And the season can be hard. If your loved one is ill, depressed, angry or just distant, this can be an especially hard time. Or maybe he or she welcomes the holiday spirit, but just can’t participate in the old ways that were once so easy and dependable. At time like these, the burden of creating holiday cheer falls on the caregiver’s shoulders. We are lucky if we have friends and family who can help us carry that burden.
My husband, Michael, was never one to welcome the holidays, even when he was healthy and well. Perhaps his negative attitude went back to childhood disappointments. We raised his three daughters from a previous marriage, so, eventually, he rose to the occasion, buying a slew of gifts to put under the tree.
Michael died on the first of January, New Year’s Day. Since that time, I face the new year with trepidation and sorrow. Yet, I remind myself that New Year’s Day is an auspicious time, and as such it was an auspicious time for him to transition. Keeping this in mind, I hold the thought that each new year will bring me closer to finding peace and happiness even as I mourn his passing.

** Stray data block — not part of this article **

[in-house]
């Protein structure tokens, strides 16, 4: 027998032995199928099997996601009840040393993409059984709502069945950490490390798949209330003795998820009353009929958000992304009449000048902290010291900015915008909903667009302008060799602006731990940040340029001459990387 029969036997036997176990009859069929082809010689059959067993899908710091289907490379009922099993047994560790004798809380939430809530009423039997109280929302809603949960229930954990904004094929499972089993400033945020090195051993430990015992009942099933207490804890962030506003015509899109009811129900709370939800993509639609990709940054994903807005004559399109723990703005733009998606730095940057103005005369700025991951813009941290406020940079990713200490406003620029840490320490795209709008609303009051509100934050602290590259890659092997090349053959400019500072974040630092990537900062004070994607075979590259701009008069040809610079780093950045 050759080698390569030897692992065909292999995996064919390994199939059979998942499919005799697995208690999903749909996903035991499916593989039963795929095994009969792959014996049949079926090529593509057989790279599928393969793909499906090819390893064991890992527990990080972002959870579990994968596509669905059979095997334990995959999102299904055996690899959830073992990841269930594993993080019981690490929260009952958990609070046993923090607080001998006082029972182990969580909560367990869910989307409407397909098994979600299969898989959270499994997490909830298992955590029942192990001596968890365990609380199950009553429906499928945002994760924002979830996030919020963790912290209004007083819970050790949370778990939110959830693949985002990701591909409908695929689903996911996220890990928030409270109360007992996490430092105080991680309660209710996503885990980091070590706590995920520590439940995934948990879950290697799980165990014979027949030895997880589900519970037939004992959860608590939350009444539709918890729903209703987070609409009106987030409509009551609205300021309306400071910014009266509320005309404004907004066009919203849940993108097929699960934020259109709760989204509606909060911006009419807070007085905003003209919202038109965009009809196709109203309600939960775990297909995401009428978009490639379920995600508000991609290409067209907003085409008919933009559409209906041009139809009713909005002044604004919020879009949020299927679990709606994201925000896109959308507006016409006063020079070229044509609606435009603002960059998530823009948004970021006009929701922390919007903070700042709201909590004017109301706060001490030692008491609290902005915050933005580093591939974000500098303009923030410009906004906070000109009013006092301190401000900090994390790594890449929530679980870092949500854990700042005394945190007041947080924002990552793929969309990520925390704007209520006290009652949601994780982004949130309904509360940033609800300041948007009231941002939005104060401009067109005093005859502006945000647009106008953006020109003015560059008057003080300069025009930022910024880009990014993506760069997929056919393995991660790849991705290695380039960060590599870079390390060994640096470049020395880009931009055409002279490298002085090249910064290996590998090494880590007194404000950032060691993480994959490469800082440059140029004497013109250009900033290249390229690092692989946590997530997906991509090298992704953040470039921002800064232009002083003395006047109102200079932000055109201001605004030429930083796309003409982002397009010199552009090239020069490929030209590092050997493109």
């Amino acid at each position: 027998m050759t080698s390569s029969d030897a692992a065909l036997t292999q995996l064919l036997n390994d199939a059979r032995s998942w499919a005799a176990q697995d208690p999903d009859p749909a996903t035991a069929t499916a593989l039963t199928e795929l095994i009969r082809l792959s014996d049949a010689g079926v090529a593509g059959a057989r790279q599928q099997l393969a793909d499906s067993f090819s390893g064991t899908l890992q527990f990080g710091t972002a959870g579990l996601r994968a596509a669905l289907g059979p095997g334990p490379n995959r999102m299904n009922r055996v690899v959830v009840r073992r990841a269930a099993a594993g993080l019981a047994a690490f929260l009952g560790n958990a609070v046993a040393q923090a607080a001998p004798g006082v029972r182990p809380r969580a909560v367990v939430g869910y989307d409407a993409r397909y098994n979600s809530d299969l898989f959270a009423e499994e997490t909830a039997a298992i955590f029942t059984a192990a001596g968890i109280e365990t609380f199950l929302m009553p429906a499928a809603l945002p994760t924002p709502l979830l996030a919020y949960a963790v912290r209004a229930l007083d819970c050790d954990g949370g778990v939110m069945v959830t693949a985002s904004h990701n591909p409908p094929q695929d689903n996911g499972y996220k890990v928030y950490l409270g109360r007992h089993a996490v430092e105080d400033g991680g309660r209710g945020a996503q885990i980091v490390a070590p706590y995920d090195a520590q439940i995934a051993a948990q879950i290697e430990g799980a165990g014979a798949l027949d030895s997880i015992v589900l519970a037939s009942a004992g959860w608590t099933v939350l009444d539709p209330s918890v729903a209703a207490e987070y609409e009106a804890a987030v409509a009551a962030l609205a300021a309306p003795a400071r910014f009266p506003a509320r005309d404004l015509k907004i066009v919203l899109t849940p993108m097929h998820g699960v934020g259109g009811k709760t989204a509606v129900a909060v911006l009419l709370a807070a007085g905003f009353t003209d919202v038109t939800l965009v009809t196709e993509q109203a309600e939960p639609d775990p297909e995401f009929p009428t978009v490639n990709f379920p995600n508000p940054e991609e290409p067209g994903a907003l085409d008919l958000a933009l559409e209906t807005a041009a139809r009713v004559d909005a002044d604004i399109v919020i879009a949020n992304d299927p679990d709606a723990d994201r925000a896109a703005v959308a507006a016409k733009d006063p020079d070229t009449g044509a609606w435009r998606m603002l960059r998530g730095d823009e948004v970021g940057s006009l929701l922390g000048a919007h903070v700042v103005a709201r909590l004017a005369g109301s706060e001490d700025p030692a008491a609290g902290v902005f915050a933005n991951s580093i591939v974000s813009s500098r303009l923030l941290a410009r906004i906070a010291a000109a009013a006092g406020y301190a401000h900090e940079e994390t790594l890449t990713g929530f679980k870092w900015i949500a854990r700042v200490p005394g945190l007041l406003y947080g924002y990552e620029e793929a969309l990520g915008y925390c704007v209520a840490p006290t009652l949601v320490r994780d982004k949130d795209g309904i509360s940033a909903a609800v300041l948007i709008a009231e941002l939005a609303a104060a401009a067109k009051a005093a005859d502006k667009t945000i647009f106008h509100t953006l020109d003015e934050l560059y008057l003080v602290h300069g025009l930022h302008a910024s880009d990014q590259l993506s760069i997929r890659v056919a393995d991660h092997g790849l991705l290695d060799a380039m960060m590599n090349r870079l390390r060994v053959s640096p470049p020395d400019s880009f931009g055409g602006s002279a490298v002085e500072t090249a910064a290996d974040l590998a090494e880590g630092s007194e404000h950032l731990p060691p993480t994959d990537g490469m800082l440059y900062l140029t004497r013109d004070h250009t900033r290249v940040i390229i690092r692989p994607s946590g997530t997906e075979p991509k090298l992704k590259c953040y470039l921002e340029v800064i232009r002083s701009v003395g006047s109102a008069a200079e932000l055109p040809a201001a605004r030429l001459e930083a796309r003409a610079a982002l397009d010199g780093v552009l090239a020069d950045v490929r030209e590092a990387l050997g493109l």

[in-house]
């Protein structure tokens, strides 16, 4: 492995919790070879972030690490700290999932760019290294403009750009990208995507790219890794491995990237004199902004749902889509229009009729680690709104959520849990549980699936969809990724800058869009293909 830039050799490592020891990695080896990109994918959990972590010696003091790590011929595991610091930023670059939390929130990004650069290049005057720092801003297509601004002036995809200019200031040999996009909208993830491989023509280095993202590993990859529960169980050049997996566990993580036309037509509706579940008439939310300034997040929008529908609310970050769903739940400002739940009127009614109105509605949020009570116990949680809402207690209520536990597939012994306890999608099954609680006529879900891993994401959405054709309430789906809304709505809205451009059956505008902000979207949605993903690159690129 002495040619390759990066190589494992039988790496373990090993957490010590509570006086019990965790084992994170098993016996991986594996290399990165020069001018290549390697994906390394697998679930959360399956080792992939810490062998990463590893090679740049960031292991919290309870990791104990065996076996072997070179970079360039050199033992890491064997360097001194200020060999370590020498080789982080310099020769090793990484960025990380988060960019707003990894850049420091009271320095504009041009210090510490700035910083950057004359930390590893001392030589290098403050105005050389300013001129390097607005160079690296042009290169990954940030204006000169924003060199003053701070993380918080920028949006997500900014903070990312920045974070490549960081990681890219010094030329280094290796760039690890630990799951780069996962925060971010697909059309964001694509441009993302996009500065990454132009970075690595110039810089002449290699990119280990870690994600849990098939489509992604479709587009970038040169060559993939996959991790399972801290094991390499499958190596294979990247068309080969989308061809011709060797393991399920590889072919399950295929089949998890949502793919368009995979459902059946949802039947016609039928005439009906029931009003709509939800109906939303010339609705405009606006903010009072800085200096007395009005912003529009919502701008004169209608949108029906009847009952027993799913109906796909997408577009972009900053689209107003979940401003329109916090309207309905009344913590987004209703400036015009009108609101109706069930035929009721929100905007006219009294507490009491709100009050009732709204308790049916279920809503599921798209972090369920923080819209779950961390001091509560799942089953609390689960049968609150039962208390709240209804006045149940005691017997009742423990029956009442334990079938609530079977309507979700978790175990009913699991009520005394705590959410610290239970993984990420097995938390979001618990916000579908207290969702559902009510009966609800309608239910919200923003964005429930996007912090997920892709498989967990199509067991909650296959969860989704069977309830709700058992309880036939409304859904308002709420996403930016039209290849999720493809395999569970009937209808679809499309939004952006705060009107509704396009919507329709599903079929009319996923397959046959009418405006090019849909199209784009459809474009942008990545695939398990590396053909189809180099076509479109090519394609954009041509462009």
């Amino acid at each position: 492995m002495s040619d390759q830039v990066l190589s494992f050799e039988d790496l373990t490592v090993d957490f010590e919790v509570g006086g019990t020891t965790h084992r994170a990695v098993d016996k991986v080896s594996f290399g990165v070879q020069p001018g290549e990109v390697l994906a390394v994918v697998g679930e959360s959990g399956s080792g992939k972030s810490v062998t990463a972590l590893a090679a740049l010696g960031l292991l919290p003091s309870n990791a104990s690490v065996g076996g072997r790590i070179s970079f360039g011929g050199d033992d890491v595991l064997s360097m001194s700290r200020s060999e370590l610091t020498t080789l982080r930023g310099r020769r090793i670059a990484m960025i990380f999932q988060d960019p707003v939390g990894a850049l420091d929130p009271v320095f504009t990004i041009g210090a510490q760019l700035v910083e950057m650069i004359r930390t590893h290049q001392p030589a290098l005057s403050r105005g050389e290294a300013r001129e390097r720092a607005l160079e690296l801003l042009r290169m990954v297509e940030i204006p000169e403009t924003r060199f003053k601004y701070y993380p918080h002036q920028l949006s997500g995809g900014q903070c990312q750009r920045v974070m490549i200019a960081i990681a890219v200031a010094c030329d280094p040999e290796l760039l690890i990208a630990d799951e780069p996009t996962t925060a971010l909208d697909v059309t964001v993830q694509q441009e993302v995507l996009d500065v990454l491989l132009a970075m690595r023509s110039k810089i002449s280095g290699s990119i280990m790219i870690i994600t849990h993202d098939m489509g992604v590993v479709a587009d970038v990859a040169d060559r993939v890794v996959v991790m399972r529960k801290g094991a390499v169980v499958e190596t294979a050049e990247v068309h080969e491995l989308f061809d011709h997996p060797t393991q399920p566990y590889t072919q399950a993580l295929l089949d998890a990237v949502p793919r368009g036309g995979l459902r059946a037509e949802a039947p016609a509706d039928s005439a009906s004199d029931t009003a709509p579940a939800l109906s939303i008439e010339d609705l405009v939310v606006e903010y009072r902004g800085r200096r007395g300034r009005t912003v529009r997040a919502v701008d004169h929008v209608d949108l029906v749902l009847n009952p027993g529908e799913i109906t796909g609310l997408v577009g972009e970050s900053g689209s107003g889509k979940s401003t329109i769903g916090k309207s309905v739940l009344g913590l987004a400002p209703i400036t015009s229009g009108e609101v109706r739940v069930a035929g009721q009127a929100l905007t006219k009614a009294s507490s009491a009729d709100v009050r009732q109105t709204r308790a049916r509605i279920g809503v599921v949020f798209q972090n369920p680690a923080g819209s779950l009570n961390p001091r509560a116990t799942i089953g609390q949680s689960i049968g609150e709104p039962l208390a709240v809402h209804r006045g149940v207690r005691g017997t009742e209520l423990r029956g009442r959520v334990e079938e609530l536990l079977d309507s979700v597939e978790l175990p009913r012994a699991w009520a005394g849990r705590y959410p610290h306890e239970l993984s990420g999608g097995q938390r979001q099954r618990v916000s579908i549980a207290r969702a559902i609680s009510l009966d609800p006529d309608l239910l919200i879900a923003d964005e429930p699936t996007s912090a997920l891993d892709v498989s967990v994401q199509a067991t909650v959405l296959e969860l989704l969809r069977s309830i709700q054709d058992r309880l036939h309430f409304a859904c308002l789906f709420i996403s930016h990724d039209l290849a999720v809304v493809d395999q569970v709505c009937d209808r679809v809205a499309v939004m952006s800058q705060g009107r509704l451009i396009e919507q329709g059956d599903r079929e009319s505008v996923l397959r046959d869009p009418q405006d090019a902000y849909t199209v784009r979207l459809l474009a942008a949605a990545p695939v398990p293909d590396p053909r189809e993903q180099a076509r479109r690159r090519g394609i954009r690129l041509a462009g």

May the holidays bring you the strength, peace and joy you need, wherever you find them and however they manifests. Blessed be.